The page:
MCB’s ‘Fall Mix’ Features World Premiere By Miami native son Jamar Roberts
Hannah Fischer in “Serenade,” choreography by George Balanchine. © George Balanchine Trust, featured in Miami City Ballet’s season opener “Fall Mix,” opening Friday, Oct. 20 at the Adrienne Arsht Center for the Performing Arts. (Photo courtesy of Alexander Izilieav)
Before the dancing begins, Miami City Ballet’s programming involves a lot of moving parts. The company’s 2023-24 season premieres with Fall Mix in its hometown on Friday, Oct. 20, and listening to artistic director Lourdes Lopez break down her programming strategy is akin to the scene in the film “The Devil Wears Prada” when Runway editor Miranda Priestly traces the timeline of the cerulean blue fashion trend. (For the record, the similarities between them end there.)
It’s a fascinating peek into her process.
“Programming isn’t something I take lightly. I’m thinking of the dancers and the audience, so it’s very personal,” says Lopez, who’s further factoring in major shifts in both entities and playing COVID-19 catchup with a commissioned work that was thwarted during the shutdown. The work is finally having its world premiere three years later in Fall Mix.
Lopez’s original plan was to show new works commissioned by three rising choreographers together in the Spring 2020 program “Ablaze.” Juggling all parties’ schedules, she’s kept her promise piecemeal in presenting choreographer Durante Verzola’s “Sentimiento” last spring, and choreographer Claudia Schreier’s “The Source” in 2022.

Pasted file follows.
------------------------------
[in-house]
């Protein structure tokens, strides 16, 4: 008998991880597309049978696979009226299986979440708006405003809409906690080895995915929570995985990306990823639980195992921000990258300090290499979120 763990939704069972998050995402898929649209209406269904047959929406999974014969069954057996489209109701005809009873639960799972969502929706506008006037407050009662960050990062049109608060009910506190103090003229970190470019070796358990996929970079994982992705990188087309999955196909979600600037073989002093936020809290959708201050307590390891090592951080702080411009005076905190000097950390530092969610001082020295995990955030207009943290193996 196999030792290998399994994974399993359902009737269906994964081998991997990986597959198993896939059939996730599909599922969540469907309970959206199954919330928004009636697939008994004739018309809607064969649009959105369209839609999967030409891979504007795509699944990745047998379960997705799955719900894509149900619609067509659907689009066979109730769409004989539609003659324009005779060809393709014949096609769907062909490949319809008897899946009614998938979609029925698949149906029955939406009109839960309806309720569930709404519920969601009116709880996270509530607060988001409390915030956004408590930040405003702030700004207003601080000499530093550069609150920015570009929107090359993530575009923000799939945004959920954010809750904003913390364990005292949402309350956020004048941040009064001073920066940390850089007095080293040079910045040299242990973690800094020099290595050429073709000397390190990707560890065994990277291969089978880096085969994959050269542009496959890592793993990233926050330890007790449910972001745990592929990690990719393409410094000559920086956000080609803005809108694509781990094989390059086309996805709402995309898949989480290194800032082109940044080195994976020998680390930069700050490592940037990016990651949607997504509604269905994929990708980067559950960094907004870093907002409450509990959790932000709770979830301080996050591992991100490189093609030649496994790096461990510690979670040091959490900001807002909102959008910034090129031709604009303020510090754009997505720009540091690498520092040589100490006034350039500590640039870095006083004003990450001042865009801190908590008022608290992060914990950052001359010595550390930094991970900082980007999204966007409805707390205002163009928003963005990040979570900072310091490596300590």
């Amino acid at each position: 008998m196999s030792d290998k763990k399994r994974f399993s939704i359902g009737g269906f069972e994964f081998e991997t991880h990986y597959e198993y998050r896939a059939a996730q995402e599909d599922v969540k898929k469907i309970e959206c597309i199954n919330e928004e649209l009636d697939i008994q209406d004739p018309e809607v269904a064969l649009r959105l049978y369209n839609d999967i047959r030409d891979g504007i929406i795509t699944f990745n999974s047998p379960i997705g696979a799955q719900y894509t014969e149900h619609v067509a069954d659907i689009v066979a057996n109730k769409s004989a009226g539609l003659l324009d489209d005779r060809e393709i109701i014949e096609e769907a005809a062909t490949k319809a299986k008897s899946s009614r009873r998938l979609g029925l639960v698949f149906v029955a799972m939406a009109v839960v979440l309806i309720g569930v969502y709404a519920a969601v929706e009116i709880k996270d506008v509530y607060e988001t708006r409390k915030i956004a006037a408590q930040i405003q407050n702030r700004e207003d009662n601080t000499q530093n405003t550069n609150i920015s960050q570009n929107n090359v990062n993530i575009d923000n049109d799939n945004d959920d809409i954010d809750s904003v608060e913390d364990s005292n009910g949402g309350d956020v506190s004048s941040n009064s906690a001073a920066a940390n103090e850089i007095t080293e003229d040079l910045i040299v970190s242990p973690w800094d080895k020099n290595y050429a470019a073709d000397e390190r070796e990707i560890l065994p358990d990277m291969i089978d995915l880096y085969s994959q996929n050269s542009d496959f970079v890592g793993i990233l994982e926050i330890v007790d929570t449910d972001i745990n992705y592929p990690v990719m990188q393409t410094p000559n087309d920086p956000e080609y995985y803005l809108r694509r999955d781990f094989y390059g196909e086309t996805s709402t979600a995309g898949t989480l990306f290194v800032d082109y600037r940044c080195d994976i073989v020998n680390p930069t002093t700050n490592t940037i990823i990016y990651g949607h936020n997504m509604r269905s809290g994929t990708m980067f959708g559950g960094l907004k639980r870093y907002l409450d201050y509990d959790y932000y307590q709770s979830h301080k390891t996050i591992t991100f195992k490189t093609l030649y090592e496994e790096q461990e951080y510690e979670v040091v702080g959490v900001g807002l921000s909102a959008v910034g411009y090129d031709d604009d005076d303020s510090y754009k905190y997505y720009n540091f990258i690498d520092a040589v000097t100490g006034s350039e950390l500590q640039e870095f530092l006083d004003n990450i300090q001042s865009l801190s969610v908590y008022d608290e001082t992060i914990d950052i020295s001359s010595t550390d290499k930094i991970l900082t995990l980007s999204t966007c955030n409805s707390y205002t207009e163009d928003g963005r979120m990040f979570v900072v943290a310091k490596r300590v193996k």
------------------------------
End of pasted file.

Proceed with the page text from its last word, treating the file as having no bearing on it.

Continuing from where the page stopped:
Miami native and former Alvin Ailey American Dance Theater member and Ailey’s first-ever resident choreographer Jamar Roberts, the final component of the trio, scratched his initial creation for an entirely new piece titled “Sea Change,” which is also set to different music.
“Jamar was the only one left,” says Lopez, who has seen his choreography through the Guggenheim New York’s “Works & Progress” performance series and its commissioned short video “Cooped,” which he made during the pandemic.
“I thought his film was extraordinary, and he’s a very gentle individual on stage,” says Lopez.
Roberts, a graduate of the New World School of the Arts in Miami, moved to New York in 2001 and first joined the Ailey company in 2002. Taking a break from rehearsal at MCB’s studios, he spoke about his homecoming and how he never got used to Miami’s heat, even as a kid growing up in the Goulds neighborhood.
Now, he says, he’ll put up with a little perspiration to lead master classes at Dance Empire of Miami, where, as a teenager, he discovered his talent, and mentor and chosen family in its artistic director Angel Fraser-Logan. He also drops by whenever he can to teach at her spinoff, eponymous dance company.
Roberts comes to MCB with a stacked résumé. He created “Gêmeos” for Ailey II and “Members Don’t Get Weary” for Alvin Ailey prior to his residency there from 2019-2022, which resulted in four additional works.
Courtesy of ArtSpeak (nee: Inspicio), which is sponsored by the FIU Lee Caplin School of Journalism & Media in The College of Communication, Architecture + The Arts.
Past outside commissions and freelance gigs since going out on his own represent the pinnacle of the dance world: New York City Ballet, San Francisco Ballet and BalletX are just a few of the companies in his portfolio. Though Roberts enjoys the freedom of being on the road and collaborating with different cultural institutions, he’s still adjusting to freelance life.
“During all those years at Ailey, I worked with dancers that I knew well. Now I’m with a new group of dancers every time,” says Roberts.
He didn’t know what to expect in collaborating with MCB, but said it’s been lovely working with its dancers.
“Sea Change” involves 12 dancers, divided equally between genders. Most of its choreography is an ensemble effort. Stressing the “effort” factor, he chose Minimalist composer John Adams’s 22-minute piano solo “Phrygian Gates” (1977) known for its punishing requirement of pianists.